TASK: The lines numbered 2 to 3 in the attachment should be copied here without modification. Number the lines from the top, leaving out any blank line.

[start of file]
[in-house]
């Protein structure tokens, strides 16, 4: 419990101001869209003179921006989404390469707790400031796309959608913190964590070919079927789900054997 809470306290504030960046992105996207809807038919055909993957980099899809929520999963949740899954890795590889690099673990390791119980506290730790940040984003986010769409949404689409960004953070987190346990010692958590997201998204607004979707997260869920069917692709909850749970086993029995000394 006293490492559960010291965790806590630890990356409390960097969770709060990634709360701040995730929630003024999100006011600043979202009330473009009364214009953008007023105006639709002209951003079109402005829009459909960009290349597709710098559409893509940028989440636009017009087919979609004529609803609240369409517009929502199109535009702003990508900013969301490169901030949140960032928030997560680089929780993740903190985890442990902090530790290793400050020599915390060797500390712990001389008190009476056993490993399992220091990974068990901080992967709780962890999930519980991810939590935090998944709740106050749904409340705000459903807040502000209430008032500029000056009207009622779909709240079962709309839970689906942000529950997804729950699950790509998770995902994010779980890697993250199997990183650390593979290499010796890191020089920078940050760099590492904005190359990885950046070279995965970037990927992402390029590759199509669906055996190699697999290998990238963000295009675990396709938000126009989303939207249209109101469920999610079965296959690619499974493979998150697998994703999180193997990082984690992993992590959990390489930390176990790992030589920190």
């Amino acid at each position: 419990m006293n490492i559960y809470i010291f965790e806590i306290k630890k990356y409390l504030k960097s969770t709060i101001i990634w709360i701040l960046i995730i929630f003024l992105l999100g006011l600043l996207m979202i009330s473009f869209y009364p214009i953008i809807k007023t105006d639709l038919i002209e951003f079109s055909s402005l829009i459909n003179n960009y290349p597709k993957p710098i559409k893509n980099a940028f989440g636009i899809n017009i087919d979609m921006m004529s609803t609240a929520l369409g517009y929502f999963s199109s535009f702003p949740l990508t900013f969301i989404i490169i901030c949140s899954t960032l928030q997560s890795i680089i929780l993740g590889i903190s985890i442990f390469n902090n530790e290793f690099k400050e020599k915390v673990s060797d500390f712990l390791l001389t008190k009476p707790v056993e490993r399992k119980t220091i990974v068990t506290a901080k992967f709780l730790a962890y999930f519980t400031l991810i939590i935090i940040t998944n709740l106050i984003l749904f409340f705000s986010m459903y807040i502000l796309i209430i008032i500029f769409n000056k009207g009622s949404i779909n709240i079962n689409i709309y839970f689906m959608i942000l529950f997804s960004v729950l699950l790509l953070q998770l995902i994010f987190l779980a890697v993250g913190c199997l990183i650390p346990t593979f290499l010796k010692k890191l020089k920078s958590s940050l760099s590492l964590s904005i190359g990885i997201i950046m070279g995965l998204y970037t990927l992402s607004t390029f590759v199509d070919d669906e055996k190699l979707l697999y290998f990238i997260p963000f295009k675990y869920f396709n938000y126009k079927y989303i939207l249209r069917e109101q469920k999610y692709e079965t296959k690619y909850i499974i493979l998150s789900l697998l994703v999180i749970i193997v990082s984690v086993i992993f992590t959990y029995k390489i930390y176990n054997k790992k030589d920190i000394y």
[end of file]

């Protein structure tokens, strides 16, 4: 419990101001869209003179921006989404390469707790400031796309959608913190964590070919079927789900054997 809470306290504030960046992105996207809807038919055909993957980099899809929520999963949740899954890795590889690099673990390791119980506290730790940040984003986010769409949404689409960004953070987190346990010692958590997201998204607004979707997260869920069917692709909850749970086993029995000394 006293490492559960010291965790806590630890990356409390960097969770709060990634709360701040995730929630003024999100006011600043979202009330473009009364214009953008007023105006639709002209951003079109402005829009459909960009290349597709710098559409893509940028989440636009017009087919979609004529609803609240369409517009929502199109535009702003990508900013969301490169901030949140960032928030997560680089929780993740903190985890442990902090530790290793400050020599915390060797500390712990001389008190009476056993490993399992220091990974068990901080992967709780962890999930519980991810939590935090998944709740106050749904409340705000459903807040502000209430008032500029000056009207009622779909709240079962709309839970689906942000529950997804729950699950790509998770995902994010779980890697993250199997990183650390593979290499010796890191020089920078940050760099590492904005190359990885950046070279995965970037990927992402390029590759199509669906055996190699697999290998990238963000295009675990396709938000126009989303939207249209109101469920999610079965296959690619499974493979998150697998994703999180193997990082984690992993992590959990390489930390176990790992030589920190």
């Amino acid at each position: 419990m006293n490492i559960y809470i010291f965790e806590i306290k630890k990356y409390l504030k960097s969770t709060i101001i990634w709360i701040l960046i995730i929630f003024l992105l999100g006011l600043l996207m979202i009330s473009f869209y009364p214009i953008i809807k007023t105006d639709l038919i002209e951003f079109s055909s402005l829009i459909n003179n960009y290349p597709k993957p710098i559409k893509n980099a940028f989440g636009i899809n017009i087919d979609m921006m004529s609803t609240a929520l369409g517009y929502f999963s199109s535009f702003p949740l990508t900013f969301i989404i490169i901030c949140s899954t960032l928030q997560s890795i680089i929780l993740g590889i903190s985890i442990f390469n902090n530790e290793f690099k400050e020599k915390v673990s060797d500390f712990l390791l001389t008190k009476p707790v056993e490993r399992k119980t220091i990974v068990t506290a901080k992967f709780l730790a962890y999930f519980t400031l991810i939590i935090i940040t998944n709740l106050i984003l749904f409340f705000s986010m459903y807040i502000l796309i209430i008032i500029f769409n000056k009207g009622s949404i779909n709240i079962n689409i709309y839970f689906m959608i942000l529950f997804s960004v729950l699950l790509l953070q998770l995902i994010f987190l779980a890697v993250g913190c199997l990183i650390p346990t593979f290499l010796k010692k890191l020089k920078s958590s940050l760099s590492l964590s904005i190359g990885i997201i950046m070279g995965l998204y970037t990927l992402s607004t390029f590759v199509d070919d669906e055996k190699l979707l697999y290998f990238i997260p963000f295009k675990y869920f396709n938000y126009k079927y989303i939207l249209r069917e109101q469920k999610y692709e079965t296959k690619y909850i499974i493979l998150s789900l697998l994703v999180i749970i193997v990082s984690v086993i992993f992590t959990y029995k390489i930390y176990n054997k790992k030589d920190i000394y």